Source: Liz Lauren
In the Chicago Shakespeare Theater’s latest production, the stage bleeds purple.
The all-female production of William Shakespeare’s “The Taming of the Shrew” features the acting talents of Northwestern alumna Heidi Kettenring (Communication ’95) and Communication Prof. Cindy Gold, while Barbara Gaines (Communication ’68) serves as the show’s artistic director.
The production explores Shakespeare through a new lens, assistant director Rinska Carrasco said. The plot revolves around a fictional 1919 Women’s Club performing their own production of “The Taming of the Shrew” as they participate in the suffragette movement, she said.
“We pulled first-hand accounts so the ladies would have something to grasp on,” Carrasco said. “We continued to figure out how the suffragette framework fits with (the play).”
Gold –– who plays Sarah Willoughby, a “straightlaced suffragette” — said the play is especially relevant because of the country’s current political climate. She added that she still sees sexism toward women, a prevalent attitude throughout the performance.
“With Barbara’s insight … we were able to make new connections,” Gold said. “Shakespeare was writing a type of farce making fun of the prototypical masculine man. He was showing us the worst of mankind and making us laugh at it.”
Carrasco said “The Taming of the Shrew” has traditionally been a controversial play because of its language toward women. She said it was important for the show to find comedy within the dark themes and send a “powerful message” to the audience.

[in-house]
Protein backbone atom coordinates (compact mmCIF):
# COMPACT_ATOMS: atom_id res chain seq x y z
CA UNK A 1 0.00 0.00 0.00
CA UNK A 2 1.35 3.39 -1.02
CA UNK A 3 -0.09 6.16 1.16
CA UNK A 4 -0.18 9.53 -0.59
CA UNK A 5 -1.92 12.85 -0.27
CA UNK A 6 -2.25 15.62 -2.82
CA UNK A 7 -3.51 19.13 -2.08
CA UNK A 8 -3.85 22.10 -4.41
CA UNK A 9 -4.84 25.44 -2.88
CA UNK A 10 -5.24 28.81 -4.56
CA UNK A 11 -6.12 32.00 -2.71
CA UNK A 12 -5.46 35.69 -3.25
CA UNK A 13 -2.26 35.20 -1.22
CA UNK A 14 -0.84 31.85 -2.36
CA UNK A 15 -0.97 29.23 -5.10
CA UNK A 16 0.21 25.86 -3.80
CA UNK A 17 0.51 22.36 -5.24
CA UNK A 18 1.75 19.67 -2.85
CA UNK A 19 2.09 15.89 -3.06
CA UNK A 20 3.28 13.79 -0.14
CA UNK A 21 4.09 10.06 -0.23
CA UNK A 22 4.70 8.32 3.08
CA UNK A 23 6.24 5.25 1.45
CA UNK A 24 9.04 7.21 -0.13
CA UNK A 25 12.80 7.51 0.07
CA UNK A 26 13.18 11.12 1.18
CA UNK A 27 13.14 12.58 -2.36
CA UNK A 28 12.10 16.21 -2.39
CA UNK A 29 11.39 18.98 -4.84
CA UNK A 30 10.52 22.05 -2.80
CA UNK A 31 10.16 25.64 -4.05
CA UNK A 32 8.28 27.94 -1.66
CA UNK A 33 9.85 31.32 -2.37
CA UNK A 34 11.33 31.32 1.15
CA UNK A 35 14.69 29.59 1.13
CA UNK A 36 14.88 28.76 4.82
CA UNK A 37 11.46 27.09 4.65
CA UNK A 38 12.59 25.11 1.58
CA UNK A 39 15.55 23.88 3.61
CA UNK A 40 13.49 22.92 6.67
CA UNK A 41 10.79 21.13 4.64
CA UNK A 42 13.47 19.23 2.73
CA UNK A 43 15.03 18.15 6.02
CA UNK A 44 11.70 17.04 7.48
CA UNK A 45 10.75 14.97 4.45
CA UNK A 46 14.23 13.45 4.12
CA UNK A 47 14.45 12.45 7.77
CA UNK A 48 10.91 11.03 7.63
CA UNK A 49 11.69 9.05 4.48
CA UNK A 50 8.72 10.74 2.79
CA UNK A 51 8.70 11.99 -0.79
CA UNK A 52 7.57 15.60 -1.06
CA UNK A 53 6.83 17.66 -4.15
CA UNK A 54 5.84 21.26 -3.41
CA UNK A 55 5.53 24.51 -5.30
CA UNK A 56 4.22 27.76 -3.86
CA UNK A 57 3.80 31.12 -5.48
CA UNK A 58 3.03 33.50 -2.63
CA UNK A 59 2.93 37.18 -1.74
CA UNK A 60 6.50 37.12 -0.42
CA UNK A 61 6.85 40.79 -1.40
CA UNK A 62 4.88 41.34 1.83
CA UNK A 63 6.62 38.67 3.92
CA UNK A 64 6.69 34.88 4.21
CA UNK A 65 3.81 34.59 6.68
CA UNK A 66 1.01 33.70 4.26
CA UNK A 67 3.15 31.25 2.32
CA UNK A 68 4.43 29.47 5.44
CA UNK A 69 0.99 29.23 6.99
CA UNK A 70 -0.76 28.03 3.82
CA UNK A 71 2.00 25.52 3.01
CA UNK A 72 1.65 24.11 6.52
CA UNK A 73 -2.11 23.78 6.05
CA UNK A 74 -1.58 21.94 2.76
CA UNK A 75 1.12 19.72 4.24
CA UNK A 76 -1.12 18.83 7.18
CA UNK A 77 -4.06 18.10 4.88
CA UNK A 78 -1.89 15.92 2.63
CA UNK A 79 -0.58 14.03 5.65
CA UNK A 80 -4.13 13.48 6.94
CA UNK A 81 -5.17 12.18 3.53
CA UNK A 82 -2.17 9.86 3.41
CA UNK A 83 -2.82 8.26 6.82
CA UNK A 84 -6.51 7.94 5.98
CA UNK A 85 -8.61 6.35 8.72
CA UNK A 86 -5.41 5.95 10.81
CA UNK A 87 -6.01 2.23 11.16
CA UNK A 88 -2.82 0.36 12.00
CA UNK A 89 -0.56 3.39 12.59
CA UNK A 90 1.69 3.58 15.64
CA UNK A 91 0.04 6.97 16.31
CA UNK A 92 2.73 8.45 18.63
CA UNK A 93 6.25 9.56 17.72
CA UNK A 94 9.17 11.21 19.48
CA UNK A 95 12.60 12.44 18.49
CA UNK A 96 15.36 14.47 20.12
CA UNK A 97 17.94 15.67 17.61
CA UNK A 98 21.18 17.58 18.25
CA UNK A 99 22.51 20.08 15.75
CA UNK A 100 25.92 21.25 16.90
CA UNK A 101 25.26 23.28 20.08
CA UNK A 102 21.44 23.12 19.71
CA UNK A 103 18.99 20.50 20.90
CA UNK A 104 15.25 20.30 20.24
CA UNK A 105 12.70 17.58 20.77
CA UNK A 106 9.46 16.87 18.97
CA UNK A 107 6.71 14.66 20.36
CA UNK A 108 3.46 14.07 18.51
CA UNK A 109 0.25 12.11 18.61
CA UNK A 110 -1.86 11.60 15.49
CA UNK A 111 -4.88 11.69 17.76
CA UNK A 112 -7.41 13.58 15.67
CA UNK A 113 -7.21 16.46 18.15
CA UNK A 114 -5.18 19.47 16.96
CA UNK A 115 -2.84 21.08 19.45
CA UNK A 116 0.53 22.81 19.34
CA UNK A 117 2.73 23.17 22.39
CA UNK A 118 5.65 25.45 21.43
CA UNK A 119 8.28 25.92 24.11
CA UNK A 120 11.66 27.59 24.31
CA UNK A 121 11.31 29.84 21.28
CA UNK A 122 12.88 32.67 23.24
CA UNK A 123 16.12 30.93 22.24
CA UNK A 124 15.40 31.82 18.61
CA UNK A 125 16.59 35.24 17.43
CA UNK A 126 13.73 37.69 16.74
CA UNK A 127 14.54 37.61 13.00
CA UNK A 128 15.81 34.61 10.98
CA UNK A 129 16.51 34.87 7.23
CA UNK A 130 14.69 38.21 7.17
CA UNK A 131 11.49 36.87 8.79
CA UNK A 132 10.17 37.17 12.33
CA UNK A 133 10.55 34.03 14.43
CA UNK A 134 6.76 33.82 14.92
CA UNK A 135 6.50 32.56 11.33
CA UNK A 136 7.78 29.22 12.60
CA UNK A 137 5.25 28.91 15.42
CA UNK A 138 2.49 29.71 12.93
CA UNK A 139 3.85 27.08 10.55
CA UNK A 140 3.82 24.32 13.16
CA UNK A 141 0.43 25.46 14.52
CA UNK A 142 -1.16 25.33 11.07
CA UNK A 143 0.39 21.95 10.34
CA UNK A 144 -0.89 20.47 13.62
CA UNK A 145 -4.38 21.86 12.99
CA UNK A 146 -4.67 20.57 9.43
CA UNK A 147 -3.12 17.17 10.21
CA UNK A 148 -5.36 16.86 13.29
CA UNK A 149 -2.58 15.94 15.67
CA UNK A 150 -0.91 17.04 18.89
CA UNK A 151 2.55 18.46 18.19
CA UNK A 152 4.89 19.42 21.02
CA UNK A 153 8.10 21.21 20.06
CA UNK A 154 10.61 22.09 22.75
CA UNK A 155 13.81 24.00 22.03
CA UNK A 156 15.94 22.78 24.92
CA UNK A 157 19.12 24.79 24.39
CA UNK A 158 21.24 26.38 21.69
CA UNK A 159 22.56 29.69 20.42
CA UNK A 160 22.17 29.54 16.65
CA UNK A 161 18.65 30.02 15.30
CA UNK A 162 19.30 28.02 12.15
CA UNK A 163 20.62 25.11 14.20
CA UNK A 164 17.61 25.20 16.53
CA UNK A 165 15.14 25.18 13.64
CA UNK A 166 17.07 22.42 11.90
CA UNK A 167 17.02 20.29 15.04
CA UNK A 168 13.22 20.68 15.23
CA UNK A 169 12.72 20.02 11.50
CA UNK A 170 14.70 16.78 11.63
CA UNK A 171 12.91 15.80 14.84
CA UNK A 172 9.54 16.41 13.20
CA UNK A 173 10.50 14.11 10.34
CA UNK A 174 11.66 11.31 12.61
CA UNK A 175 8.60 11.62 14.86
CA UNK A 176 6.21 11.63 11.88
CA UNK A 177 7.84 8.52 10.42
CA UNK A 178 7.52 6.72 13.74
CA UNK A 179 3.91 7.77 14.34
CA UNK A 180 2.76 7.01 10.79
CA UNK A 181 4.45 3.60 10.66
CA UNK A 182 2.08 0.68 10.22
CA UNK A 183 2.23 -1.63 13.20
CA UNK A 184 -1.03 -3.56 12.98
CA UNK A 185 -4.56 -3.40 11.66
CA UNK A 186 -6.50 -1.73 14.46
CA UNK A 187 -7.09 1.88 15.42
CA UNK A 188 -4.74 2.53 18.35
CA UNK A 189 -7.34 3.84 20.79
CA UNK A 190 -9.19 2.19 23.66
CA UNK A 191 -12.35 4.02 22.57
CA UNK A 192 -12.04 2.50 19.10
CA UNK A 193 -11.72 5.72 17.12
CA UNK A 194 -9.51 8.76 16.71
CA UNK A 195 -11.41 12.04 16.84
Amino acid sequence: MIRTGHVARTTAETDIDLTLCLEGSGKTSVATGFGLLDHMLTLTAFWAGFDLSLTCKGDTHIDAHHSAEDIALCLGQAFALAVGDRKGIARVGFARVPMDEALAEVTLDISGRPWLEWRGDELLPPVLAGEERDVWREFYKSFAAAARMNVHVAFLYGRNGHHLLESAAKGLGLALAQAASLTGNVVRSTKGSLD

Despite the sexism evident within the play, Kettenring said she found that viewers reacted differently due to the all-female cast. Kettenring portrays the characters of Tranio and Mrs. Dorothy Mercer.
“I’m standing in the audience when Petruchio says, ‘She is my goods, my chattels,’” Kettering said. “The feeling (in the audience) when a woman says it isn’t anger or disgust — it’s sadness. It’s really moving for the audience to hear.”
The show, which will run until Nov. 12, is “sweet and special” because of how NU is incorporated into the storyline, Kettenring said. The cast members make multiple references to Chicago and Evanston as part of the women’s club narrative, she said.
Kettenring said the University influenced her as much as it did the play. The relationships she built with theater professors during her college days helped her when she began auditioning in professional productions, she said.
“There’s something really sort of magical living where I went to college, doing what I wanted to do,” Kettenring said. “It’s really cool to work with people who used to teach me. To be in (this) show where there’s (multiple) generations of alums is really special.”
Influenced by the show’s messages, Gold said she is interested in encouraging NU students to think about gender openness and its relation to casting. Gold will bring in Los Angeles Women’s Club artistic director Lisa Wolpe near the end of Winter Quarter to teach students about the process of gender-bent casting.
“It’s very interesting to see how far we’ve come and how regressive we still are,” she said. “(The play) is shockingly relevant.”
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